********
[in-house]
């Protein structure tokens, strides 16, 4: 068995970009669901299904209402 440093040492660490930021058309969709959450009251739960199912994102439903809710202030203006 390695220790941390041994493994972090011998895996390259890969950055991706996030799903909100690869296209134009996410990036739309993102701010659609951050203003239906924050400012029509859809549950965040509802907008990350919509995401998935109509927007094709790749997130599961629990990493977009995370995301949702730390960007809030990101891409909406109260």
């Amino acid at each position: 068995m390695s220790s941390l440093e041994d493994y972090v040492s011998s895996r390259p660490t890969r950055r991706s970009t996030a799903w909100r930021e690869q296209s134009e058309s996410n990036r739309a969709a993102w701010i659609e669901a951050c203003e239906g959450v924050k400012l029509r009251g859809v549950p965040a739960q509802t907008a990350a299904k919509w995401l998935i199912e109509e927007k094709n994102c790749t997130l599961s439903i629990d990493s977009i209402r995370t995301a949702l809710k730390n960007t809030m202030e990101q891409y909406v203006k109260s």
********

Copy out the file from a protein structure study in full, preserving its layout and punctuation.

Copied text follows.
[in-house]
């Protein structure tokens, strides 16, 4: 068995970009669901299904209402 440093040492660490930021058309969709959450009251739960199912994102439903809710202030203006 390695220790941390041994493994972090011998895996390259890969950055991706996030799903909100690869296209134009996410990036739309993102701010659609951050203003239906924050400012029509859809549950965040509802907008990350919509995401998935109509927007094709790749997130599961629990990493977009995370995301949702730390960007809030990101891409909406109260």
């Amino acid at each position: 068995m390695s220790s941390l440093e041994d493994y972090v040492s011998s895996r390259p660490t890969r950055r991706s970009t996030a799903w909100r930021e690869q296209s134009e058309s996410n990036r739309a969709a993102w701010i659609e669901a951050c203003e239906g959450v924050k400012l029509r009251g859809v549950p965040a739960q509802t907008a990350a299904k919509w995401l998935i199912e109509e927007k094709n994102c790749t997130l599961s439903i629990d990493s977009i209402r995370t995301a949702l809710k730390n960007t809030m202030e990101q891409y909406v203006k109260s």